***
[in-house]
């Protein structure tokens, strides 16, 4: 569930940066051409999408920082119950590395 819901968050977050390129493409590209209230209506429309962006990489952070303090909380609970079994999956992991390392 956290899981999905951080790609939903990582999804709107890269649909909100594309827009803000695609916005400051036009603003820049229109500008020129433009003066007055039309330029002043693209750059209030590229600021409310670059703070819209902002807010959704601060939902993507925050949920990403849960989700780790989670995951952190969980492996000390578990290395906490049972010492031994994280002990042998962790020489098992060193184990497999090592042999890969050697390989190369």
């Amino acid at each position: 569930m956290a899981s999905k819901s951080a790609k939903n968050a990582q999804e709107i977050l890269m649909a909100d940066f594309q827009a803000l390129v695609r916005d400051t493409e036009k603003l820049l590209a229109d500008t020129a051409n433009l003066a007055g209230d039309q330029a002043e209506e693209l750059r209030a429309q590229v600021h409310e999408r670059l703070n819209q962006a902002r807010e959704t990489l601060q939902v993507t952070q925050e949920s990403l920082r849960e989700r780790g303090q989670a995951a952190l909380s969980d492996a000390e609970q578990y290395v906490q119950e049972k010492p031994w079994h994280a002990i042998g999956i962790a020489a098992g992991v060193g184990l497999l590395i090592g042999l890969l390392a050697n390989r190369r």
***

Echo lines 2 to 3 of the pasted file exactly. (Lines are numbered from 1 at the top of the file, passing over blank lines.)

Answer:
């Protein structure tokens, strides 16, 4: 569930940066051409999408920082119950590395 819901968050977050390129493409590209209230209506429309962006990489952070303090909380609970079994999956992991390392 956290899981999905951080790609939903990582999804709107890269649909909100594309827009803000695609916005400051036009603003820049229109500008020129433009003066007055039309330029002043693209750059209030590229600021409310670059703070819209902002807010959704601060939902993507925050949920990403849960989700780790989670995951952190969980492996000390578990290395906490049972010492031994994280002990042998962790020489098992060193184990497999090592042999890969050697390989190369």
């Amino acid at each position: 569930m956290a899981s999905k819901s951080a790609k939903n968050a990582q999804e709107i977050l890269m649909a909100d940066f594309q827009a803000l390129v695609r916005d400051t493409e036009k603003l820049l590209a229109d500008t020129a051409n433009l003066a007055g209230d039309q330029a002043e209506e693209l750059r209030a429309q590229v600021h409310e999408r670059l703070n819209q962006a902002r807010e959704t990489l601060q939902v993507t952070q925050e949920s990403l920082r849960e989700r780790g303090q989670a995951a952190l909380s969980d492996a000390e609970q578990y290395v906490q119950e049972k010492p031994w079994h994280a002990i042998g999956i962790a020489a098992g992991v060193g184990l497999l590395i090592g042999l890969l390392a050697n390989r190369r």